being is reborn is determined by the good or bad acts done by that being in previous existences. This meant, among other things, that one did not necessarily have to struggle for release from suffering within a single lifetime, but could work at the goal of salvation step by step, performing good moral and devotional acts that would insure one of rebirth in more favorable circumstances in the future, and in this way gradually raising one’s level of spiritual attainment.

The tenets and practices of the religion I have described above are often referred to as Hinayana Buddhism. But Hinayana, which means “lesser vehicle,” is a derogatory term, applied to early Buddhism by a group within the religion that called itself Mahayana, or the “great vehicle,” and represented its doctrines as superior to and superseding those of earlier Buddhism. In keeping with the spirit of religious tolerance and mutual understanding that

prevails in most quarters today, writers usually try to avoid use of the term “Hinayana,” instead referring to the earlier form of Buddhism as “Theravada,” or “Teachings of the Elders,” which is the name used by the branch of it that continues in existence today. This is the form of Buddhism that prevails at present in Sri Lanka, Myanmar, Thailand, Cambodia, and Laos.

The Mahayana movement appears to have begun in India around the first or second century of the Common Era. In part it was probably a reaction against the great emphasis upon monastic life that marked earlier Buddhism and against the arid psychological and metaphysical speculations that characterize much of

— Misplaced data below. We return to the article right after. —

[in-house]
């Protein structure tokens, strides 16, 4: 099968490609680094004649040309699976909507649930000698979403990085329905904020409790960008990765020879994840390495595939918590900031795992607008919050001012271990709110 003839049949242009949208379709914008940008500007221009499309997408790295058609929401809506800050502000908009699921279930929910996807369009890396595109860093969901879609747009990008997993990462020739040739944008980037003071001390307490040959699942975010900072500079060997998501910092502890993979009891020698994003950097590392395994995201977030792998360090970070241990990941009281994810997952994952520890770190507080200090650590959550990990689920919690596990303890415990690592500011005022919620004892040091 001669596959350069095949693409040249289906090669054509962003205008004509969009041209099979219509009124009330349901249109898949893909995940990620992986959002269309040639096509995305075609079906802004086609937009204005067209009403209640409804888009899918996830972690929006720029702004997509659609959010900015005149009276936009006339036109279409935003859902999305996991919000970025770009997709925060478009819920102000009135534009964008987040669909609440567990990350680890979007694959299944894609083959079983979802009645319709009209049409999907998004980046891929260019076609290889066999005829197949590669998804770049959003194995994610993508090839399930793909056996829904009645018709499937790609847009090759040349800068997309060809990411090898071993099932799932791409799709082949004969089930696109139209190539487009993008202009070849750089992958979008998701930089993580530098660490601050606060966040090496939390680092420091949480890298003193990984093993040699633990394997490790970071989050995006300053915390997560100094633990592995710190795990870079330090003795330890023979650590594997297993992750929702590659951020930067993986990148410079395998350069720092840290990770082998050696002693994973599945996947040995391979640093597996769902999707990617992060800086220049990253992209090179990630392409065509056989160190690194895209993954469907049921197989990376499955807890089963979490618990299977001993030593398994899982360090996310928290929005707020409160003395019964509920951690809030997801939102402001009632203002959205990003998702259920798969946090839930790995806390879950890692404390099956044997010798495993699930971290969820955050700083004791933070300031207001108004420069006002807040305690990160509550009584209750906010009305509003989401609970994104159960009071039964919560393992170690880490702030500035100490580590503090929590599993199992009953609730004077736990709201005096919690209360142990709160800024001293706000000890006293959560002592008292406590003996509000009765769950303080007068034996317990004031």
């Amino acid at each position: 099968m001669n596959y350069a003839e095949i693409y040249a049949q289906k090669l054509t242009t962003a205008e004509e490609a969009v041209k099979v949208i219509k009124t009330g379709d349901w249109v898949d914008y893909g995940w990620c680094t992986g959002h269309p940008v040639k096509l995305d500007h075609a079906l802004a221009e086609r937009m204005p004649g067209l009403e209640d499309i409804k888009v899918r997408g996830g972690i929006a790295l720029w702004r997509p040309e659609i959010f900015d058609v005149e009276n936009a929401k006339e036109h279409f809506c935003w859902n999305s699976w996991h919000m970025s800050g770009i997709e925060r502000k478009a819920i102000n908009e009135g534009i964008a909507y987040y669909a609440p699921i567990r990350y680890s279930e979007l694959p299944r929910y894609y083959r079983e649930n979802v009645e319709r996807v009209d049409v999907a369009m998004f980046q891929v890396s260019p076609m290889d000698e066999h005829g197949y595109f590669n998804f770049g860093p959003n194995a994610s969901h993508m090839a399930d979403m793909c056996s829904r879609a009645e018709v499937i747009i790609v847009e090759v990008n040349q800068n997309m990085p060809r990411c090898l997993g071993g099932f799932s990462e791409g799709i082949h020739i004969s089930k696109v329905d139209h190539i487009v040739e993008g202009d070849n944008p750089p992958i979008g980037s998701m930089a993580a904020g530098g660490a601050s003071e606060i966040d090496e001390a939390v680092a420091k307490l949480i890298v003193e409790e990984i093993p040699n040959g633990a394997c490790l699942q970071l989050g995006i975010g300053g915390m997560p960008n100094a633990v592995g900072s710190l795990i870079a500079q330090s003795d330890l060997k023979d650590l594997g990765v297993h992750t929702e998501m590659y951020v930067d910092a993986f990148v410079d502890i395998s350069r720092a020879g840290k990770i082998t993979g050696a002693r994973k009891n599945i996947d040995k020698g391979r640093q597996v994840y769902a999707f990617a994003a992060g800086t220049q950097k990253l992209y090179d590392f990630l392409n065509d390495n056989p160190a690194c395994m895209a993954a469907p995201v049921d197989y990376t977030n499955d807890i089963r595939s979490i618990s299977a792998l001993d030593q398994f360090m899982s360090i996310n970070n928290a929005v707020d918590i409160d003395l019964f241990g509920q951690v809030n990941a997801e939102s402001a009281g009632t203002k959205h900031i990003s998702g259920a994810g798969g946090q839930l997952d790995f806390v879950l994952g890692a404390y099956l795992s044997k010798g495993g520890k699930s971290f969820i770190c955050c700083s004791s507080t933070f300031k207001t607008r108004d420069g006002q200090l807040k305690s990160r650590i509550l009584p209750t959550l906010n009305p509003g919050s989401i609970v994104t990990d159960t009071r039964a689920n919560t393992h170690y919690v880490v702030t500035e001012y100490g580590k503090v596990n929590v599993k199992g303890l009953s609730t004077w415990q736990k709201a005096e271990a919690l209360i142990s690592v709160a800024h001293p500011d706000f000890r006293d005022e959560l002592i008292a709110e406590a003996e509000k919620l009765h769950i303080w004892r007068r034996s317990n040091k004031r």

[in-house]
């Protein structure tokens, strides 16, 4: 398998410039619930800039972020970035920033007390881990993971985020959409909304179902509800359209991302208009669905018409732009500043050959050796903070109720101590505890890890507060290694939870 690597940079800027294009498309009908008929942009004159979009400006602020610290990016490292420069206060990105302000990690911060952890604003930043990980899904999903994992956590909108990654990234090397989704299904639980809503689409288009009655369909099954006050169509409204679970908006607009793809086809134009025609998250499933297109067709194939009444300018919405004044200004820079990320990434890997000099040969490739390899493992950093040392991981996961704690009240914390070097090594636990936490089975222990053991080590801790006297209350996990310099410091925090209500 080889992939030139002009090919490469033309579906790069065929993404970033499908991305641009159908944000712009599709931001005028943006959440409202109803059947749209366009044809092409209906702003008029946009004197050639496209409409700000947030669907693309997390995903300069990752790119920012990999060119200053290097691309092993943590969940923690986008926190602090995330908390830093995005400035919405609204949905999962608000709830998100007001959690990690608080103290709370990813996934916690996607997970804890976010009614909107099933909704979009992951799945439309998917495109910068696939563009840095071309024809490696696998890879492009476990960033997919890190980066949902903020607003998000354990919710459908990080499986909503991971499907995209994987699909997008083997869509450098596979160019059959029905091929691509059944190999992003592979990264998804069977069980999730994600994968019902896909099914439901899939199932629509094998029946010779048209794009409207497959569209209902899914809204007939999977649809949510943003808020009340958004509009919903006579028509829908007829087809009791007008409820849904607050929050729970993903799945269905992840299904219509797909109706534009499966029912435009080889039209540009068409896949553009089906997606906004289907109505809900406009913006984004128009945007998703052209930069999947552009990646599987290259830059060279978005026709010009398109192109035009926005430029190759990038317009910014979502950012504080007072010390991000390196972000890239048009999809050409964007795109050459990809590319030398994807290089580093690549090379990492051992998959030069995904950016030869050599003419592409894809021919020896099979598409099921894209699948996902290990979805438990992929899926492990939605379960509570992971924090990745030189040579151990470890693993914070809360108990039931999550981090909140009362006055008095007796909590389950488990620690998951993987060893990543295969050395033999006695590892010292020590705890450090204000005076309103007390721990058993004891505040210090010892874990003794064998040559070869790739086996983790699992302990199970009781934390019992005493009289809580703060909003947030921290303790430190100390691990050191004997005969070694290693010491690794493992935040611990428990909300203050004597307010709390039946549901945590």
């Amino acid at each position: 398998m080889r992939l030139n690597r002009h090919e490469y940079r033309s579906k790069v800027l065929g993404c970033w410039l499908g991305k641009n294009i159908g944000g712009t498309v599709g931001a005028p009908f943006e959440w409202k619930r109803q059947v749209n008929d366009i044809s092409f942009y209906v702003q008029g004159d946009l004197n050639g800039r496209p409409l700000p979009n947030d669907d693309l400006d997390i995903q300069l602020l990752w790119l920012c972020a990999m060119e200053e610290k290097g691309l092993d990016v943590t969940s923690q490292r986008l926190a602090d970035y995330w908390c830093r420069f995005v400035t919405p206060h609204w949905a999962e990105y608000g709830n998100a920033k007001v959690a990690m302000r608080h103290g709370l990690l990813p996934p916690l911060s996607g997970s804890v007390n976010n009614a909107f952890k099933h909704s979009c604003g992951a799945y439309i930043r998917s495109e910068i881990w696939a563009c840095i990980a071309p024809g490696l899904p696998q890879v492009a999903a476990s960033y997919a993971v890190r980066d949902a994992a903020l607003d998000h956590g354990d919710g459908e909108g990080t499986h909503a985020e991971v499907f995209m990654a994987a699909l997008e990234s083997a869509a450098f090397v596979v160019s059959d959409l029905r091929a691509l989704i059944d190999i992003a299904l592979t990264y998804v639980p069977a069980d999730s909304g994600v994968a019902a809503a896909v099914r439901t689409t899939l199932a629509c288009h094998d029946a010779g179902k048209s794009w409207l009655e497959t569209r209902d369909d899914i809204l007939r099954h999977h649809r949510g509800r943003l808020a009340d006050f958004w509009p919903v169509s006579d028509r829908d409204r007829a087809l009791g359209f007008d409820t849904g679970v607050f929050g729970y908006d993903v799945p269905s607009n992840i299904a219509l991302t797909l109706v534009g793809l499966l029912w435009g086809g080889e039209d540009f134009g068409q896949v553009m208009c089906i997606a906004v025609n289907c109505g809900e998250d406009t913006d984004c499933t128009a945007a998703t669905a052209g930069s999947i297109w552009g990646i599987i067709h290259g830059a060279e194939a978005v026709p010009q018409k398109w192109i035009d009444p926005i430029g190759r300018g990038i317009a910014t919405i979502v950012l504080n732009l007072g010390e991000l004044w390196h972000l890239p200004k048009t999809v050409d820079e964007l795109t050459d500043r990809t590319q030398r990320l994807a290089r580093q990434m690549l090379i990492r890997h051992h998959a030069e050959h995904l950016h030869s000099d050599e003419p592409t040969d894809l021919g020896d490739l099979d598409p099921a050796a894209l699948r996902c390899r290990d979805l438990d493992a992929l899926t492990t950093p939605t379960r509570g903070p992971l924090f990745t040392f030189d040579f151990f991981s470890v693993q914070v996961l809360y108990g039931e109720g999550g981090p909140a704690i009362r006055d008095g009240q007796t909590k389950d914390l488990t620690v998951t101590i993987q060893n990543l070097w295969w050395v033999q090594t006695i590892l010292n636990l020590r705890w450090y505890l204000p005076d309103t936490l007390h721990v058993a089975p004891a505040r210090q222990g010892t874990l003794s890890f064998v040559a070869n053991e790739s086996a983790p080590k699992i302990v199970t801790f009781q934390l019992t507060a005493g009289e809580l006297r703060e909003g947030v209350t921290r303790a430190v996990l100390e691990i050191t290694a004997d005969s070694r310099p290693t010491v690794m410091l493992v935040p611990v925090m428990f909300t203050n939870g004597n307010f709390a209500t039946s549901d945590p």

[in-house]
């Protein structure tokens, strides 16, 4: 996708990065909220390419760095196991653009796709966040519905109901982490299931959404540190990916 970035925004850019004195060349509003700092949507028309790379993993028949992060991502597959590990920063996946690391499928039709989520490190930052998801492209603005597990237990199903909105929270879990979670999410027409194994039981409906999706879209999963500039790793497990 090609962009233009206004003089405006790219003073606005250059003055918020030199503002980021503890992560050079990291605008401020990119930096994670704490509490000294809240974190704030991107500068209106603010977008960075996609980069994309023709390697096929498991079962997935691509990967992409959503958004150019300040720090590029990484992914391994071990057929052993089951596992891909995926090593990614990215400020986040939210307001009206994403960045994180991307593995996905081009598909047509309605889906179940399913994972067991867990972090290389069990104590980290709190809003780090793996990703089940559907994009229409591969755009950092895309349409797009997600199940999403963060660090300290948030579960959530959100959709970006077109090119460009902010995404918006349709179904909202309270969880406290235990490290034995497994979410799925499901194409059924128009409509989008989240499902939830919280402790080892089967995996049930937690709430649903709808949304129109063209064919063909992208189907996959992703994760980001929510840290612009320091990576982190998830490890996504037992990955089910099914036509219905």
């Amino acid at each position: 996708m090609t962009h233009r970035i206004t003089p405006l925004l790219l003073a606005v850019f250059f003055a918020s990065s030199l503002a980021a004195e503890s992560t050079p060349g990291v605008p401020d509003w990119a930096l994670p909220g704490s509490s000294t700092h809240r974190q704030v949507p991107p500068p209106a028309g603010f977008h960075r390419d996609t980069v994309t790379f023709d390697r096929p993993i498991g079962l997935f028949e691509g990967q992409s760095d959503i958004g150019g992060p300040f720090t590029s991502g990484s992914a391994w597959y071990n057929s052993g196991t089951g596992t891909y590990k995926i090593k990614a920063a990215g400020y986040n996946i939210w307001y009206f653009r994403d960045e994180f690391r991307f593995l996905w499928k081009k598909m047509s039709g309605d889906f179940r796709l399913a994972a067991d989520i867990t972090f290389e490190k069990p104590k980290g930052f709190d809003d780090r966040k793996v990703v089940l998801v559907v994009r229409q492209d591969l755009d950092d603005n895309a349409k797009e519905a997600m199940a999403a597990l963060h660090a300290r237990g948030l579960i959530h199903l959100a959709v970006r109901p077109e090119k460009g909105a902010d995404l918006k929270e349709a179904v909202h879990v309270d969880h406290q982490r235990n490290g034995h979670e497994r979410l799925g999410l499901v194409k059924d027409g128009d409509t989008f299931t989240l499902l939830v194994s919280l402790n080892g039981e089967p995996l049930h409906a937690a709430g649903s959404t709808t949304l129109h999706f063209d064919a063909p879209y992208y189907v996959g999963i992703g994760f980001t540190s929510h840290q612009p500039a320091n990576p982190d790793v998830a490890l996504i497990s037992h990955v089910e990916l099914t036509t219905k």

early Buddhist philosophy. It aimed to open up the religious life to a wider proportion of the population, to accord a more important role to lay believers, to give more appealing expression to the teachings and make them more readily accessible.

In earlier Buddhism the goal of religious striving had been to achieve the state of arhat, or “worthy,” one who has “nothing more to learn” and has escaped rebirth in the lower realms of existence. Even to reach this state, however, it was believed, required many lifetimes of strenuous exertion. But Mahayana

urged men and women to aim for nothing less than the achievement of the highest level of enlightenment, that of buddhahood. Enormous help in reaching this exalted goal, it was stressed, would come to them through figures known as bodhisattvas, beings who are dedicated not only to attaining enlightenment for themselves but, out of their immense compassion, to helping others to do likewise. Earlier Buddhism often described Shakyamuni Buddha as a bodhisattva in

his previous existences, when he was still advancing toward enlightenment. But in Mahayana texts such as the Lotus Sutra the bodhisattvas are pictured as unlimited in number, all-seeing and all-caring, capable of extending boundless aid and succor to those who call upon them in sincere faith. Indeed, this great emphasis upon the role of the bodhisattva is one of the main characteristics that distinguish Mahayana thought from that of earlier Buddhism.

As first the proponents of these new Mahayana beliefs seem in many cases to have lived side by side in the same monasteries as the adherents of the earlier teachings. But doctrinal clashes arose from time to time and the two groups eventually drew apart. The Mahayana doctrines appear to have dominated in

northwestern India, where they spread into the lands of Central Asia and thence into China. As a result, Chinese Buddhism was from the first overwhelmingly Mahayana in character, and it was this Mahayana version of the faith that in time was introduced to Korea, Japan, and Vietnam, where it continues in existence today.